Library Cat 4×4 Silk Aquatint on Revere paper
Available on Etsy.
This is a double-post of sorts; an update on yesterday’s aquatint, after I made adjustments to the plate, and a new aquatint (above), printed in the same afternoon. Process shots start at the bottom of this post.
Pulling the first proof of Library Cat, in graphite colored ink. The next print was done with a 50/50 mix of lamp black and transparent base, for increased contrast. (But I think the proof I pulled with the graphite is going to be perfect & fun for colored pencil…. rubbing hands and grinning madly)
Using Akua tarlatan to wipe the plate.
Using scrap mat board to move ink over the surface of the plate, being sure to get even distribution into the weave of the silk.
Getting ready to ink the plate for a proof print, using a 50/50 mix of Akua Intaglio Graphite and Transparent Base.
An Affinity for Palm Trees 4×4 Silk Aquatint on Revere paper
This is a follow up from yesterday’s post. When I pulled the first proof print from the plate on this piece, there was too much tone/ink in areas meant to be halftone or a bit brighter, so I went back and added more acrylic to the plate, and tried again.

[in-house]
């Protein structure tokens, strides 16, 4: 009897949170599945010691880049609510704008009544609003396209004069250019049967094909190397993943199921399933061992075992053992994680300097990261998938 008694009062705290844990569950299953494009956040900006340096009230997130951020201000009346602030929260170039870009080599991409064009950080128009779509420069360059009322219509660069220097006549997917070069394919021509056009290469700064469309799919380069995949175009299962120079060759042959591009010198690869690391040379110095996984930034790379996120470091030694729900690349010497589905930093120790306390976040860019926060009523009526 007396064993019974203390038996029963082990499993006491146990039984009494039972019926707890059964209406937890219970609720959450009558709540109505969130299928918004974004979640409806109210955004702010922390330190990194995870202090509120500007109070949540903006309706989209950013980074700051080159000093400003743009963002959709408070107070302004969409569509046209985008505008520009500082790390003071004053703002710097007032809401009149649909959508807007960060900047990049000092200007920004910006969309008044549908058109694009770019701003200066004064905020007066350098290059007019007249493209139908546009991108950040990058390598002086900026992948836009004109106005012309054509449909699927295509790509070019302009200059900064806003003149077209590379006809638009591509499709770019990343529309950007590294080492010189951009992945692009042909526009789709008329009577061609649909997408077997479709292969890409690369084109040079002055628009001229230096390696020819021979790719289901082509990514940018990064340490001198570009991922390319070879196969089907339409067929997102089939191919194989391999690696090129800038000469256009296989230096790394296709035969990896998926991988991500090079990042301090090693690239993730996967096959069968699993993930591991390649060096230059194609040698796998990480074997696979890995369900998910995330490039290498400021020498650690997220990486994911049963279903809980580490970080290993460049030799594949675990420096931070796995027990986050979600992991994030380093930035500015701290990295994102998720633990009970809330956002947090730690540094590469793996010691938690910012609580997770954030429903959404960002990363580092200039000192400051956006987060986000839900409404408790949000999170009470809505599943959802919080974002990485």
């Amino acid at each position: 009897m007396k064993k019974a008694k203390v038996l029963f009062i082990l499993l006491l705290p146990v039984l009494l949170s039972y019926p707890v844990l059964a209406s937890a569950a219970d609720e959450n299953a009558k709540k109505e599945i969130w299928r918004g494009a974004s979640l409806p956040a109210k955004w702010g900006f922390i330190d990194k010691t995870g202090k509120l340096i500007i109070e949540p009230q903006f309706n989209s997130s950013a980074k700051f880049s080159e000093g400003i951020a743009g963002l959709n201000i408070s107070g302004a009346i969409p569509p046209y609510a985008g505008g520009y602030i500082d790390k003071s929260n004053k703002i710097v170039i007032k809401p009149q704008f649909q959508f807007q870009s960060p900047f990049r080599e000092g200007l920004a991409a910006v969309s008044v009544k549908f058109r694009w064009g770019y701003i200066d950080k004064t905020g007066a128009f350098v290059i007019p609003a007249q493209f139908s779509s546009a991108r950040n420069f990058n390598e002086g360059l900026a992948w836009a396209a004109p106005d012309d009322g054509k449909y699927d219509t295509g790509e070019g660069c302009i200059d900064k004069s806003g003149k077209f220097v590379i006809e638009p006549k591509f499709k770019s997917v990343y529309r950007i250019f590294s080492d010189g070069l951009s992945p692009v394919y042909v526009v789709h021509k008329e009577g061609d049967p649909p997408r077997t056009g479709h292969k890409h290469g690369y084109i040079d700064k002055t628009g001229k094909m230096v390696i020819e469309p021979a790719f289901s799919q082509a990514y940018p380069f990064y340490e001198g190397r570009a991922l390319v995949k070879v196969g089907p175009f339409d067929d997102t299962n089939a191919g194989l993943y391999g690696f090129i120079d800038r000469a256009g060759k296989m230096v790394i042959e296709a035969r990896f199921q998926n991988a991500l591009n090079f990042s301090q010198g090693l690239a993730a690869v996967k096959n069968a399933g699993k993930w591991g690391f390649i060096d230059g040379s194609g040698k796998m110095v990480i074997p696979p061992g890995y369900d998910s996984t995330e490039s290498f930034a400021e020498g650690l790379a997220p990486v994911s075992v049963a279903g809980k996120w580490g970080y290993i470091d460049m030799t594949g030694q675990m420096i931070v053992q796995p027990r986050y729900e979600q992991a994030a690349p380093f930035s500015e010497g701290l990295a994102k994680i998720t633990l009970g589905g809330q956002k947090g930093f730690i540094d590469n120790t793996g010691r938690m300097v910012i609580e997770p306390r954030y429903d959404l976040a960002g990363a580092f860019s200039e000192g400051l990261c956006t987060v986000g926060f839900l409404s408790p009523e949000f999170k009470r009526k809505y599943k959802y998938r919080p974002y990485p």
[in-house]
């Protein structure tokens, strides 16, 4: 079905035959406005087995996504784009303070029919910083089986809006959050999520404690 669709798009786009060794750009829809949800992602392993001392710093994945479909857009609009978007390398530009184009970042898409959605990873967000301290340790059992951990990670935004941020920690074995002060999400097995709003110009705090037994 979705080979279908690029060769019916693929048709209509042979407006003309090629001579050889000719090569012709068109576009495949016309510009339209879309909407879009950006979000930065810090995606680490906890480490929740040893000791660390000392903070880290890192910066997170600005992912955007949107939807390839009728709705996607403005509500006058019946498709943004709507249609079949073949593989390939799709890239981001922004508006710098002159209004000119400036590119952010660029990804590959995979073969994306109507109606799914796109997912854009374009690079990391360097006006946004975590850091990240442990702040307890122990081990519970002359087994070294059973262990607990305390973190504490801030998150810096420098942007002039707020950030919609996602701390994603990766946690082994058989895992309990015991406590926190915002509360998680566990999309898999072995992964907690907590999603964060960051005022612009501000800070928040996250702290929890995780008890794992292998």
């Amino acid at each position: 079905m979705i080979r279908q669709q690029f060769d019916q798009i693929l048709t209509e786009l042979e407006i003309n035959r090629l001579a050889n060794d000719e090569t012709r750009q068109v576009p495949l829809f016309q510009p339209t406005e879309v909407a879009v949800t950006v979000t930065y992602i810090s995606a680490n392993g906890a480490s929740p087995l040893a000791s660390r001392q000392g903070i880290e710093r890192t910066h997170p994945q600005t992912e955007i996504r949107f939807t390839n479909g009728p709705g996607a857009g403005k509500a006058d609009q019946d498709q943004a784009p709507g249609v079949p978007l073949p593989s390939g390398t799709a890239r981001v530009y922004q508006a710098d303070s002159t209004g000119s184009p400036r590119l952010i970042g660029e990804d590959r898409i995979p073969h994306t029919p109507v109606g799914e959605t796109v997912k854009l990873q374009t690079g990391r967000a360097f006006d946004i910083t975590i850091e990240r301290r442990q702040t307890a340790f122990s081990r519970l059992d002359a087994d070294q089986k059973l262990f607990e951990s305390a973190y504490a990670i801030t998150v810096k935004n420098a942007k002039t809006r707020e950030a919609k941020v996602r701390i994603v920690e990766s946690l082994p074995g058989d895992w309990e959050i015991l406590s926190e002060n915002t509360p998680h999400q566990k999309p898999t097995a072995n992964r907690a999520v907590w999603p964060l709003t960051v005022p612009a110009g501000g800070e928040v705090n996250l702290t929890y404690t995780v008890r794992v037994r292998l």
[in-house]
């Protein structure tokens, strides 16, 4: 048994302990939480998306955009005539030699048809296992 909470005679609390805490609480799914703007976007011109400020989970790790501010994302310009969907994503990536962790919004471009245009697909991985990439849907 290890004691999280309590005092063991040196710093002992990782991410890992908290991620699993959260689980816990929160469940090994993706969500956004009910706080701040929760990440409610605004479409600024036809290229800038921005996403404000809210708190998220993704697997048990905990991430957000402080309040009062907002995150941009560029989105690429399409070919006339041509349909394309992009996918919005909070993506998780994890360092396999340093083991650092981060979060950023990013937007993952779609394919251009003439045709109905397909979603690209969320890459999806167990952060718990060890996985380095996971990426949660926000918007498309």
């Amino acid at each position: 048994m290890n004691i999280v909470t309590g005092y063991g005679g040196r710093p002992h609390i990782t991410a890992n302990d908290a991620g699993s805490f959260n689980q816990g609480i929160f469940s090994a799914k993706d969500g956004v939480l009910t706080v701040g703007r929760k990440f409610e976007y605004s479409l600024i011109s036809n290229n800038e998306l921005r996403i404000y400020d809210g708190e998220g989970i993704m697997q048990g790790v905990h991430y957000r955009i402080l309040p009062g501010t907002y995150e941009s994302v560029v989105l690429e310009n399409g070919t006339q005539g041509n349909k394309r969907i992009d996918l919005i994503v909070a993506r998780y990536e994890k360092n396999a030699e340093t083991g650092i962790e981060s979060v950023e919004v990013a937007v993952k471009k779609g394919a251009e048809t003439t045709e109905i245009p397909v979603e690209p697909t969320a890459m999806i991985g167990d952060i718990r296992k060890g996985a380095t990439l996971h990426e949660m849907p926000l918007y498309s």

Pulling the print; I got a bit closer to the values I was looking for, but I’ve got a lot more experimenting to do with some different fabrics, and a variety of ratios on the acrylic as well as the inking process. Still, though, I have to say that the ability to be able to get any halftone, without the use of etching acid, solvents and metal plates has me doing cartwheels in the studio. Stay tuned!
When sketching from nature – pencil water color, or oil – carry in your kit a little view-finder of cardboard to help in selecting well-composed bits of landscape. It is easily made, consisting of but a frame of cardboard with the opening a rectangle of the same proportions as the larger rectangular shape of your canvas or sketch book page. The cardboard should be of a dark tint or blackened with drawing ink. Hold this little frame between the eye and the contemplated view, and move it along until it encompasses a section of the landscape to your liking. Many unexpected pictorial effects are found by the aid of this little contrivance.
~Practical Drawing, by Edwin George Lutz 1919